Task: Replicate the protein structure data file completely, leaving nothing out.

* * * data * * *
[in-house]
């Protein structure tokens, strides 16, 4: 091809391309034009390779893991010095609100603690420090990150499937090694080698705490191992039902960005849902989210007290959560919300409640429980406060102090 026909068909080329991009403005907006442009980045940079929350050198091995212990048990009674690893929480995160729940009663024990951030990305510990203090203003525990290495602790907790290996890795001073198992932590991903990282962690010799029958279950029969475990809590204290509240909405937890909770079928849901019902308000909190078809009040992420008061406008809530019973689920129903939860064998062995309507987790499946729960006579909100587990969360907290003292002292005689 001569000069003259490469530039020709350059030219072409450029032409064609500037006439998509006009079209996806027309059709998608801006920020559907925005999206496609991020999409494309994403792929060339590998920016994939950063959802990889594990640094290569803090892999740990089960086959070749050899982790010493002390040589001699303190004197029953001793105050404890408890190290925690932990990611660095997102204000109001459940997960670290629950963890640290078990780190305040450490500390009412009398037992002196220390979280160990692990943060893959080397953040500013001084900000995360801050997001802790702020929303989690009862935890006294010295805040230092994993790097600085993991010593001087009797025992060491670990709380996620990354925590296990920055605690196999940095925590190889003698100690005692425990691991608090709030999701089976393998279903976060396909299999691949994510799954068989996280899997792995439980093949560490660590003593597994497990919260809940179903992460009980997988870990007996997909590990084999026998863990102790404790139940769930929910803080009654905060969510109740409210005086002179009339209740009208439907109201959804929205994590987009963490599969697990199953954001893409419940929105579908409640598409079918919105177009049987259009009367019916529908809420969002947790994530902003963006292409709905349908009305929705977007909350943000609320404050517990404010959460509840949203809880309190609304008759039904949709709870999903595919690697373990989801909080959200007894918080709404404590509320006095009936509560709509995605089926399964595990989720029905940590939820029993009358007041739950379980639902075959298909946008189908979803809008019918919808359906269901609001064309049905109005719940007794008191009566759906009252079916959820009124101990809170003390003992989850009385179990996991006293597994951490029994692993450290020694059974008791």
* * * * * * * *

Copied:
[in-house]
């Protein structure tokens, strides 16, 4: 091809391309034009390779893991010095609100603690420090990150499937090694080698705490191992039902960005849902989210007290959560919300409640429980406060102090 026909068909080329991009403005907006442009980045940079929350050198091995212990048990009674690893929480995160729940009663024990951030990305510990203090203003525990290495602790907790290996890795001073198992932590991903990282962690010799029958279950029969475990809590204290509240909405937890909770079928849901019902308000909190078809009040992420008061406008809530019973689920129903939860064998062995309507987790499946729960006579909100587990969360907290003292002292005689 001569000069003259490469530039020709350059030219072409450029032409064609500037006439998509006009079209996806027309059709998608801006920020559907925005999206496609991020999409494309994403792929060339590998920016994939950063959802990889594990640094290569803090892999740990089960086959070749050899982790010493002390040589001699303190004197029953001793105050404890408890190290925690932990990611660095997102204000109001459940997960670290629950963890640290078990780190305040450490500390009412009398037992002196220390979280160990692990943060893959080397953040500013001084900000995360801050997001802790702020929303989690009862935890006294010295805040230092994993790097600085993991010593001087009797025992060491670990709380996620990354925590296990920055605690196999940095925590190889003698100690005692425990691991608090709030999701089976393998279903976060396909299999691949994510799954068989996280899997792995439980093949560490660590003593597994497990919260809940179903992460009980997988870990007996997909590990084999026998863990102790404790139940769930929910803080009654905060969510109740409210005086002179009339209740009208439907109201959804929205994590987009963490599969697990199953954001893409419940929105579908409640598409079918919105177009049987259009009367019916529908809420969002947790994530902003963006292409709905349908009305929705977007909350943000609320404050517990404010959460509840949203809880309190609304008759039904949709709870999903595919690697373990989801909080959200007894918080709404404590509320006095009936509560709509995605089926399964595990989720029905940590939820029993009358007041739950379980639902075959298909946008189908979803809008019918919808359906269901609001064309049905109005719940007794008191009566759906009252079916959820009124101990809170003390003992989850009385179990996991006293597994951490029994692993450290020694059974008791």